How about those bedrooms? No requirements there except the additional requirement of an “emergency escape and rescue opening” which is a window with a required minimum size determined by its location (5 square feet first floor and 5.7 square feet second floor) that is considerably smaller than the required approximate 18 square foot door opening out of your house. This requirement is actually not for getting out but for firemen getting in. Funny how the code has no requirements for the door out of the bedroom to the living spaces of your home. However, if you want to get furniture in there your architect is going to give you at a minimum of a 30 inch wide door but as long as space allows you will most likely have a 32 inch wide door and for those concerned about being in a wheelchair a 36 inch door would be the appropriate choice. Stair widths, hall widths and one door exiting your house are the basic requirements for single-family residential homes in accordance with the IRC. Does this concern you? If it does be sure to go over these requirements with your architect, but typically even if the code doesn’t require it, since its deals in the minimal requirements, your architect will always be looking out for your health welfare and safety!
So get out and have a happy egress day!
Have you ever thought about making your home “more open”? Older homes tend to have smaller compartmentalized rooms making it difficult to circulate and give the occupant a sense of claustrophobia. How can you gain space in your home or make your kitchen larger by not creating an addition? Well, the first step is to reach out to an architect to discuss your thoughts and desires. An architect can visualize the space and identify problems that may occur or inform you of the best approach.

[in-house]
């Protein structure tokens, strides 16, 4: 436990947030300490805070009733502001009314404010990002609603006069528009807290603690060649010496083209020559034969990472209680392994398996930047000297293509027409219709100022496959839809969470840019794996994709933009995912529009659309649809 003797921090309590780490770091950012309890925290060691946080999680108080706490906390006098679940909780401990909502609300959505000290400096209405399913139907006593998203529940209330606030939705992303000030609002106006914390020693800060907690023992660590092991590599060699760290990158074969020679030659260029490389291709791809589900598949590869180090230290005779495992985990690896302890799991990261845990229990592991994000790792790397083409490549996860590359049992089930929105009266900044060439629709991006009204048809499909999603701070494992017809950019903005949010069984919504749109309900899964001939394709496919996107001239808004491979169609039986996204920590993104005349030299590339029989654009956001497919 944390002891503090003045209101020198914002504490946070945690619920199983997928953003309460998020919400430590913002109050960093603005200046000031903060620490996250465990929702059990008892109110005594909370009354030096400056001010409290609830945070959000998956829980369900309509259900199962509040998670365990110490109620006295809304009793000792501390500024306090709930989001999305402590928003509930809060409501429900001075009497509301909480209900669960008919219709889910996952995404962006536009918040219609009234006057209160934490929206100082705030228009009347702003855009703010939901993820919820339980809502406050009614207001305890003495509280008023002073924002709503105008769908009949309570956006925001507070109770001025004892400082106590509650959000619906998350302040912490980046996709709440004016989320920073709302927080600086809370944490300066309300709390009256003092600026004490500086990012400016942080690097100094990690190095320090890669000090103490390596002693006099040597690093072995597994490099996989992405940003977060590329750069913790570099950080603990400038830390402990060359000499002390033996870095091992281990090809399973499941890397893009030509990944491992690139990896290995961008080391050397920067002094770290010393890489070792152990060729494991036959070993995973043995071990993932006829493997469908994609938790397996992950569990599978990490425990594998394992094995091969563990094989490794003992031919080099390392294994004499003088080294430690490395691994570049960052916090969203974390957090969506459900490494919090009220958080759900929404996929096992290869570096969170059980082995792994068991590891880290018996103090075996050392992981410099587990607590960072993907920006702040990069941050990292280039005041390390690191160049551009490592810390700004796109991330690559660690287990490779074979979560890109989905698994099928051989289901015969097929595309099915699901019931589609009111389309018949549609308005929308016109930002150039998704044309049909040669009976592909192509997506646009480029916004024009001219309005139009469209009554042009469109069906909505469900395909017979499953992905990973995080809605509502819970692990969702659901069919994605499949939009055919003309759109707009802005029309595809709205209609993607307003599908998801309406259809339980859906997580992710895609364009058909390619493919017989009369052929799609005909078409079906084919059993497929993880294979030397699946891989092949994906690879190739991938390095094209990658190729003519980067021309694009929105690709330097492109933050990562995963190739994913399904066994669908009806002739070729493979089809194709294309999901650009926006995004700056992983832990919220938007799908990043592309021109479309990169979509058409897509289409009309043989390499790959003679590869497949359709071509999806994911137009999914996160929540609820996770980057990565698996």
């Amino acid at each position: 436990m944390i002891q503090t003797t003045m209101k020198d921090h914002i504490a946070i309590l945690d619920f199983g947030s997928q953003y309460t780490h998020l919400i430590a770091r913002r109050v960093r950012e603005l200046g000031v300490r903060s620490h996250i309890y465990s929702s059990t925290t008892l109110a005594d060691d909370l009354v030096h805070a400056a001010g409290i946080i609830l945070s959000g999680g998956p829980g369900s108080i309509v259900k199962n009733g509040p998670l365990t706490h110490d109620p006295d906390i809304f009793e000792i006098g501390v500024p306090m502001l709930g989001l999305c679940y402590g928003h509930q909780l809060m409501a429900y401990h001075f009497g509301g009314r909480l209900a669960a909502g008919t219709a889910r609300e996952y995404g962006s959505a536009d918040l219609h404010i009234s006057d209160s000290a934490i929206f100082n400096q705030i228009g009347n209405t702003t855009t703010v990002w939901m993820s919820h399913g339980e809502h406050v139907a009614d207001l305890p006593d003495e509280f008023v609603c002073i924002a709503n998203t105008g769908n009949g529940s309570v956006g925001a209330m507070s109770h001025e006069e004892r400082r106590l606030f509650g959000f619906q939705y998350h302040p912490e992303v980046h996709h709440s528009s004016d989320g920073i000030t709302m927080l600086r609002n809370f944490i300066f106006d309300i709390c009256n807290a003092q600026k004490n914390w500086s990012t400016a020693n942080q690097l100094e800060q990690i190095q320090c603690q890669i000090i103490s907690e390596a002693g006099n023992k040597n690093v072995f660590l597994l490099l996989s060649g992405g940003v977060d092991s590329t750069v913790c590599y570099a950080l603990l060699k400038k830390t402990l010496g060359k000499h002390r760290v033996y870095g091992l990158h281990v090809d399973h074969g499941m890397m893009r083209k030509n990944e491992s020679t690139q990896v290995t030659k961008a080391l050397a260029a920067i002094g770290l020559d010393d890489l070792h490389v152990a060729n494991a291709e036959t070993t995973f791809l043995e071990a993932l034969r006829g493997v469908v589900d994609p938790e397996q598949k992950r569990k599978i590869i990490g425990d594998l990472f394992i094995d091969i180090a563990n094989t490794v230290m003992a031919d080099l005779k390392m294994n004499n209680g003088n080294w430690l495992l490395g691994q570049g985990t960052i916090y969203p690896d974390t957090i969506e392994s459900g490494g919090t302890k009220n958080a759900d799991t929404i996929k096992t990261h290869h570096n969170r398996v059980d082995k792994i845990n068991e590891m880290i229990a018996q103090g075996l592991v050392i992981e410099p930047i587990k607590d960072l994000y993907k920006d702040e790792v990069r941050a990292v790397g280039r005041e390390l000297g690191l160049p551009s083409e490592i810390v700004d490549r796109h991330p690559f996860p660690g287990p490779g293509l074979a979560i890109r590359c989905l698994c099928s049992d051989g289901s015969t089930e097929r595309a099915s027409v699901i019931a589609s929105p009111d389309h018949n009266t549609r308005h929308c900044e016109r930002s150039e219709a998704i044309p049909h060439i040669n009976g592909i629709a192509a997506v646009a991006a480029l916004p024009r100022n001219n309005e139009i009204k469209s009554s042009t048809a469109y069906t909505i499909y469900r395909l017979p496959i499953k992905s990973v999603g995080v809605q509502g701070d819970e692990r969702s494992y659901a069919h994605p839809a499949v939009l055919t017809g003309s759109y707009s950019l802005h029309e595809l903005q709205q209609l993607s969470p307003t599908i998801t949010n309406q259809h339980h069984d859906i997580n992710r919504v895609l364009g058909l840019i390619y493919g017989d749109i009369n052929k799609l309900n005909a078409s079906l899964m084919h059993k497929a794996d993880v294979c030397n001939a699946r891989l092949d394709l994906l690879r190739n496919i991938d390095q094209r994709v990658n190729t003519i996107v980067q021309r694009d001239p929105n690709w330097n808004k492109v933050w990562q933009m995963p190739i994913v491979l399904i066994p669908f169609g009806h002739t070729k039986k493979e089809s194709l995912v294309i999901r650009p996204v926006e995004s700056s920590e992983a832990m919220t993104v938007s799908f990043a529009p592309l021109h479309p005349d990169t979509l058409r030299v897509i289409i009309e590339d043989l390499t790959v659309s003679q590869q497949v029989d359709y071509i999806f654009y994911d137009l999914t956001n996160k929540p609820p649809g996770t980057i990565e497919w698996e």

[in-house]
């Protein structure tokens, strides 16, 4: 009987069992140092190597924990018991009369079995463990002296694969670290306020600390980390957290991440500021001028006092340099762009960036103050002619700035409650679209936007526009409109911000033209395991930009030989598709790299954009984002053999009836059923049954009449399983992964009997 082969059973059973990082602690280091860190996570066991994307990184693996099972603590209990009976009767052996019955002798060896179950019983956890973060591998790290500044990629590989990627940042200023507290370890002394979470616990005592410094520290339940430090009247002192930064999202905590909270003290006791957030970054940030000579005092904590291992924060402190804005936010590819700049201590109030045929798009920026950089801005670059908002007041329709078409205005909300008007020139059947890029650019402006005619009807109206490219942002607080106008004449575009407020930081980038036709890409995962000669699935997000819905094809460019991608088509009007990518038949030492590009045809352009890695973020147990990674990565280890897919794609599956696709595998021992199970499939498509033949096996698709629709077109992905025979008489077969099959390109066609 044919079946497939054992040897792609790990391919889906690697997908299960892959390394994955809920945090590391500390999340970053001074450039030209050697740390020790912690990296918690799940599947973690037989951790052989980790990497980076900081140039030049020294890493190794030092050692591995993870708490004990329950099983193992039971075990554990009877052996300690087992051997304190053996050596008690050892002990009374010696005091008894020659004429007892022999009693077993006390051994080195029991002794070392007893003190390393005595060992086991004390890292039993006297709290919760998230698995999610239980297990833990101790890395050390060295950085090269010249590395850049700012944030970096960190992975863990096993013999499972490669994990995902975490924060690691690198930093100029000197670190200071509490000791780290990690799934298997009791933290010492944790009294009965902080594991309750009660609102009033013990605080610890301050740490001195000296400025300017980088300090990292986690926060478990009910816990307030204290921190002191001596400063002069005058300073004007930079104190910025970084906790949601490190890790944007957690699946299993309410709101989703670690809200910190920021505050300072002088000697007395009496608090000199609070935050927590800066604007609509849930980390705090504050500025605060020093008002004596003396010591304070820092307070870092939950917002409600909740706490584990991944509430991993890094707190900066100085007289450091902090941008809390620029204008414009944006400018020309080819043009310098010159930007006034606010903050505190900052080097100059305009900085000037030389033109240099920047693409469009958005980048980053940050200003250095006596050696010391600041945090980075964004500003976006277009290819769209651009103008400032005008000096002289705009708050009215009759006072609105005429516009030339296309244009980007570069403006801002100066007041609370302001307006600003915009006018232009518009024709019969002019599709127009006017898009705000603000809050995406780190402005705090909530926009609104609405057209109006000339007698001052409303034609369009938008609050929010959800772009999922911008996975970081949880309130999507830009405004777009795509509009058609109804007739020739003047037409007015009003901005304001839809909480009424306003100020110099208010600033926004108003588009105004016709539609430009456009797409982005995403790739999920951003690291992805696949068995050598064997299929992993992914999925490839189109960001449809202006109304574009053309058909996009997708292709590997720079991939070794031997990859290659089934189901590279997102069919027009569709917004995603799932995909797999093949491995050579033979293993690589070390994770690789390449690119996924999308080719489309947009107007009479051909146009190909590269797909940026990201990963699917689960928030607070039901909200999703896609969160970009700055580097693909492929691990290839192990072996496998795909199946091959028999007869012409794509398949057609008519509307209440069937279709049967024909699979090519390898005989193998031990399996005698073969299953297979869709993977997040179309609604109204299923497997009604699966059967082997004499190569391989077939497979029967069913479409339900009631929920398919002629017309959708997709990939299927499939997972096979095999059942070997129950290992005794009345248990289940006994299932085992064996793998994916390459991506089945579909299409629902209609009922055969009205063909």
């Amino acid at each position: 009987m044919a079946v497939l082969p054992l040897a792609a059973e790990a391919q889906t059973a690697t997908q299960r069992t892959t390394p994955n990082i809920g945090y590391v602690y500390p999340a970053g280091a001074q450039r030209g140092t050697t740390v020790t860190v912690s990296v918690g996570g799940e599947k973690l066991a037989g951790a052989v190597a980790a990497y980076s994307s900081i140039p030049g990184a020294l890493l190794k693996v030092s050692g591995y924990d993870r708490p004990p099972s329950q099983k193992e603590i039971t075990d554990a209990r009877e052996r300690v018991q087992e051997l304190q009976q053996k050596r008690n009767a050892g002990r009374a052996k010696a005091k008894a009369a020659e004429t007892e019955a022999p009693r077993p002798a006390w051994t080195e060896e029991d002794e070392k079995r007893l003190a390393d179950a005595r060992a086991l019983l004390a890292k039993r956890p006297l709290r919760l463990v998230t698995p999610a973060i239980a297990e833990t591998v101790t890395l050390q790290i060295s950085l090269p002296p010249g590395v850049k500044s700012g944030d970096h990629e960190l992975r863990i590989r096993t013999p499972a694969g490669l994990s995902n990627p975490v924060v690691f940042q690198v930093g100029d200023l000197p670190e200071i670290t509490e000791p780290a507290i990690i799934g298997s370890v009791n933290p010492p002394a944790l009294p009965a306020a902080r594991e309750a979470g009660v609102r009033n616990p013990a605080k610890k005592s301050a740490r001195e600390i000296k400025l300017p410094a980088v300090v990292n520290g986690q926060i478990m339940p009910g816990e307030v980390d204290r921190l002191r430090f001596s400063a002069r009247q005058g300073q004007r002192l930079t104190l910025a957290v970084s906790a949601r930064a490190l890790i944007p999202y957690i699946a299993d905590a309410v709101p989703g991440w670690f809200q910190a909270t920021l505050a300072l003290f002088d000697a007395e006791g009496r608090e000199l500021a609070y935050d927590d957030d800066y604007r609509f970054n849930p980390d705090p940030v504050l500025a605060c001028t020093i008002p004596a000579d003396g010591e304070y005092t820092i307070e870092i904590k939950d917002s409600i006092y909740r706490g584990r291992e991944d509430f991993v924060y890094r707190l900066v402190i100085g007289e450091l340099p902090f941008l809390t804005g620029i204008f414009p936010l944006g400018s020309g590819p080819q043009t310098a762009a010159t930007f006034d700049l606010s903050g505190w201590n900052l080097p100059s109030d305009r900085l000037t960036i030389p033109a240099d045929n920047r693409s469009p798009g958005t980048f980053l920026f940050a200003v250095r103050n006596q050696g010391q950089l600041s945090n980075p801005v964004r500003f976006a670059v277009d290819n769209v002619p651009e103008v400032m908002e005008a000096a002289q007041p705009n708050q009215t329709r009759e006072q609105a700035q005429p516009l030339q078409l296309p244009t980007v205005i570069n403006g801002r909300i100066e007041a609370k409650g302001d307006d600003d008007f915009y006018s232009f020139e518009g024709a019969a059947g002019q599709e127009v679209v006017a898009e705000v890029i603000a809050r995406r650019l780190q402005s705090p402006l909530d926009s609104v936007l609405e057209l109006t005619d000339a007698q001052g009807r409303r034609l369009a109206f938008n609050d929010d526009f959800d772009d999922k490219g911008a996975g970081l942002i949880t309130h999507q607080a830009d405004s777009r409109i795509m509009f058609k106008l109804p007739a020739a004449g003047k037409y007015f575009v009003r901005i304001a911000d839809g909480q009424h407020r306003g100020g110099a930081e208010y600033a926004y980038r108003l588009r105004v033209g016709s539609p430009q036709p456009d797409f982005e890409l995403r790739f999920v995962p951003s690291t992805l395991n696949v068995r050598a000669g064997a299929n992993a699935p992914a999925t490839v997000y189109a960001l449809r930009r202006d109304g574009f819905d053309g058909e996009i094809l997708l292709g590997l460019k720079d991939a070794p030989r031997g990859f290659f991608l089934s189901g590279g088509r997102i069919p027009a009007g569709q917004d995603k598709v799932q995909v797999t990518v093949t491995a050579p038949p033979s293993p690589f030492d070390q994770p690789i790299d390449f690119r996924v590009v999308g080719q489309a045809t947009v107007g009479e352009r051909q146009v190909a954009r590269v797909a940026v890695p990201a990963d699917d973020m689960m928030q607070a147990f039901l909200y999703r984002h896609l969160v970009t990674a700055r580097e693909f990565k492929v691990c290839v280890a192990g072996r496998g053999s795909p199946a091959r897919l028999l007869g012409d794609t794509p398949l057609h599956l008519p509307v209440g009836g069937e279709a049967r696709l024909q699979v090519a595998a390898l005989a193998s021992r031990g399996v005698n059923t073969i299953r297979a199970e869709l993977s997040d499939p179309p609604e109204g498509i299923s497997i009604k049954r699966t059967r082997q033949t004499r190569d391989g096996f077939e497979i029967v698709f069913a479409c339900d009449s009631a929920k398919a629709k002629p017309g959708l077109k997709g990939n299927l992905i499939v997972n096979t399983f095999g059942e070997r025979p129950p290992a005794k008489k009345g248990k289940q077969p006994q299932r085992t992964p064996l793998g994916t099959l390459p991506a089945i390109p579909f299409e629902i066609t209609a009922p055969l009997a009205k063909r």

Are you thinking about adding on to your house? Building a new house? Are you going up or out? Where should you start? One of your starting points should be to consider the zoning requirements for your property.
Let’s start by giving a brief description and history of what zoning is. Zoning is the most critical approach to land use a municipality controls. In Morris County, each municipality creates its own zoning regulations. Each town’s structure of zones seems to be broken down into 25 to 35 different categories. Within these areas, the town regulates what you can build, how big and tall you can build and where on your property you can build. It is to protect your interest in your property and its value as well as create a harmonious planning to approach the town’s growth. All of these are considered for health, safety and welfare of each citizen.
The United States took the concept of zoning from Germany which initiated its own ordinances as far back as 1870. First signs of zoning appeared in the area of San Francisco in 1885 when the city banished the erections of public laundries. This approach was considered to be illegal one year later by the Supreme Court since it was prejudicial against the Chinese immigrants. Zoning spread widely throughout the U.S. in 1909 following the First National Conference on Planning and Congestion held in Washington, D.C. Topics discussed back then are still discussed today such as congestion in housing and adequate parks and playgrounds. You can click on the link and read the entire transcript!
Today when homeowners are thinking of a project they are required to have a current site plan to delineate their property lines and all features on the property and their location. This list includes the main structure, walks, decks, landscape features such as a pool, fencing and accessory structures such as a shed. With the site plan, your architect can determine the scope of the project by reviewing the local town’s ordinance and schedule of area requirements. Typically the schedule will determine the setbacks (this feature was created to protect your neighbors from a potential fire and being too close to their property as well as privacy), height requirements and lot coverage. Lot coverage is looked at in many different forms such as just for building and again for all impervious coverage such as walks, driveways, patios and decks. Generally, these are looked in terms of percentage of the lot and help with drainage quality of your property.